KITTERY, Maine— Portsmouth Naval Shipyard is hiring more than 700 workers to deal with an increase in work as the Navy aims to reduce maintenance delays, particularly on nuclear submarines, officials say. The Navy is also hiring at its three other public shipyards, with about 1,520 workers at Norfolk Naval Shipyard, about 850 at Puget Sound Naval Shipyard and...» Read More
Halliburton estimated first-quarter earnings, excluding items, of about 49 to 54 cents a share. Tuesday's percentage decline in Halliburton shares marked the stock's biggest slide in about eight months.
Okay--time to look at who's "stock picking" star is shining among our show celebs competing in "Trading With The Stars. CNBC show producers are getting into the act with comments like "Now he's kicking butt" and "Go Tucker Go!" Here's why they're saying that.
The Chicago-based company tweaked its 767 design to improve fuel efficiency, among other factors, in hopes of beating rival Northrop Grumman.
Northrop Grumman and its Franco-German partner EADS will bid against Boeing in a $40 billion U.S. competition for new aerial refueling tankers, Northrop announced today.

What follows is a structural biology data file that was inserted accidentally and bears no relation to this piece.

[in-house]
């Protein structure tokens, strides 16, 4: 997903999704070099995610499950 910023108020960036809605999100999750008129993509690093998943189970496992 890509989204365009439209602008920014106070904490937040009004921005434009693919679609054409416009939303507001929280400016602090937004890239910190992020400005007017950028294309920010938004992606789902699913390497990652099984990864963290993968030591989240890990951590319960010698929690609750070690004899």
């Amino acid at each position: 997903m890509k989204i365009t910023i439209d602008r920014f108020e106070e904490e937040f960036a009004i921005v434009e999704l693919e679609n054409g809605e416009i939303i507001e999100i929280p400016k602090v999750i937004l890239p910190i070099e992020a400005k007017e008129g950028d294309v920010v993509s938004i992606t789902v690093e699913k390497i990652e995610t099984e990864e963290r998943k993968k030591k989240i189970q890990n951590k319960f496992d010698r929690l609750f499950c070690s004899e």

Defense company Lockheed Martin cruised past quarterly profit and sales targets, and the company also boosted its profit forecast for the current year.
The company, which makes Abrams tanks and Stryker combat vehicles for the U.S. Army as well as Gulfstream jets, reported net profit of $408 million, or $1 a share, compared with $406 million, or $1 a share, a year earlier.
The U.S. government spent some $30 billion on the defense in 2006--and that helped make stocks in the sector quite valuable to investors. As we look into 2007, the question about how defense stocks will do this year was a topic on "Morning Call" (we had viewer email submissions). The question may be even more important as the Democrats take control of Congress.
The F-35's safe first flight is an important step toward full production of the $276.5 billion fighter project, which Lockheed Martin is developing.
The Iraq Study Group will bring its long awaited recommendations to President Bush on Wednesday--but it remains to be seen just how closely the Bush administration will adhere to its proposals. On CNBC’s “Power Lunch” --Bill Griffeth discussed the group with Michael Duffy, Time magazine’s Washington Bureau Chief and John Harwood--CNBC Chief Washington Correspondent.
Lockheed Martin shares hit an all-time high on reports of new aircraft orders from the U.S. Air Force.